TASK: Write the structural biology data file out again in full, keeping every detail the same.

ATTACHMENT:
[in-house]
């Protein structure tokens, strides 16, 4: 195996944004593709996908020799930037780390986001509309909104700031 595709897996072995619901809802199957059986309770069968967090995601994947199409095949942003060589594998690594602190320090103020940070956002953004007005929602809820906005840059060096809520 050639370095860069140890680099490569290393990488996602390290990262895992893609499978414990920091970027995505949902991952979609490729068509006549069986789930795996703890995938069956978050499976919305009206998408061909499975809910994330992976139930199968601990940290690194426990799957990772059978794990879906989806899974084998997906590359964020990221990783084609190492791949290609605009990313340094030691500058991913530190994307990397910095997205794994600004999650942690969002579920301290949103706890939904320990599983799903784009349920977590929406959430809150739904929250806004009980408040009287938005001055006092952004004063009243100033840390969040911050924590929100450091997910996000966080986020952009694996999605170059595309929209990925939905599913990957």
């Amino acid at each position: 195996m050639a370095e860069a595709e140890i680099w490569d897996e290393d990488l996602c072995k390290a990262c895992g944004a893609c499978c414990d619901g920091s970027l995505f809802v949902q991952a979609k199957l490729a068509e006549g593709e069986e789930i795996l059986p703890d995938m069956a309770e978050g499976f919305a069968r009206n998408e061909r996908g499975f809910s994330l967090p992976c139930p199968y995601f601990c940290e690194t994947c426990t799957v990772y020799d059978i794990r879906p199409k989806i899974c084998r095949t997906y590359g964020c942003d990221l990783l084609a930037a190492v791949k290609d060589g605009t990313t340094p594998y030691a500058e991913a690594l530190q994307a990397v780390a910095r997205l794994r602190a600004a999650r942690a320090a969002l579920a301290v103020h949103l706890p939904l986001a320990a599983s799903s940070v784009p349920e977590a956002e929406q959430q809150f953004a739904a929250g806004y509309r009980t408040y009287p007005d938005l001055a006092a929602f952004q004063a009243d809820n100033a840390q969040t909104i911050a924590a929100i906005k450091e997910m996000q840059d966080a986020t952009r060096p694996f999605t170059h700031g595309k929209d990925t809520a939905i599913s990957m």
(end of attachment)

[in-house]
């Protein structure tokens, strides 16, 4: 195996944004593709996908020799930037780390986001509309909104700031 595709897996072995619901809802199957059986309770069968967090995601994947199409095949942003060589594998690594602190320090103020940070956002953004007005929602809820906005840059060096809520 050639370095860069140890680099490569290393990488996602390290990262895992893609499978414990920091970027995505949902991952979609490729068509006549069986789930795996703890995938069956978050499976919305009206998408061909499975809910994330992976139930199968601990940290690194426990799957990772059978794990879906989806899974084998997906590359964020990221990783084609190492791949290609605009990313340094030691500058991913530190994307990397910095997205794994600004999650942690969002579920301290949103706890939904320990599983799903784009349920977590929406959430809150739904929250806004009980408040009287938005001055006092952004004063009243100033840390969040911050924590929100450091997910996000966080986020952009694996999605170059595309929209990925939905599913990957």
């Amino acid at each position: 195996m050639a370095e860069a595709e140890i680099w490569d897996e290393d990488l996602c072995k390290a990262c895992g944004a893609c499978c414990d619901g920091s970027l995505f809802v949902q991952a979609k199957l490729a068509e006549g593709e069986e789930i795996l059986p703890d995938m069956a309770e978050g499976f919305a069968r009206n998408e061909r996908g499975f809910s994330l967090p992976c139930p199968y995601f601990c940290e690194t994947c426990t799957v990772y020799d059978i794990r879906p199409k989806i899974c084998r095949t997906y590359g964020c942003d990221l990783l084609a930037a190492v791949k290609d060589g605009t990313t340094p594998y030691a500058e991913a690594l530190q994307a990397v780390a910095r997205l794994r602190a600004a999650r942690a320090a969002l579920a301290v103020h949103l706890p939904l986001a320990a599983s799903s940070v784009p349920e977590a956002e929406q959430q809150f953004a739904a929250g806004y509309r009980t408040y009287p007005d938005l001055a006092a929602f952004q004063a009243d809820n100033a840390q969040t909104i911050a924590a929100i906005k450091e997910m996000q840059d966080a986020t952009r060096p694996f999605t170059h700031g595309k929209d990925t809520a939905i599913s990957m």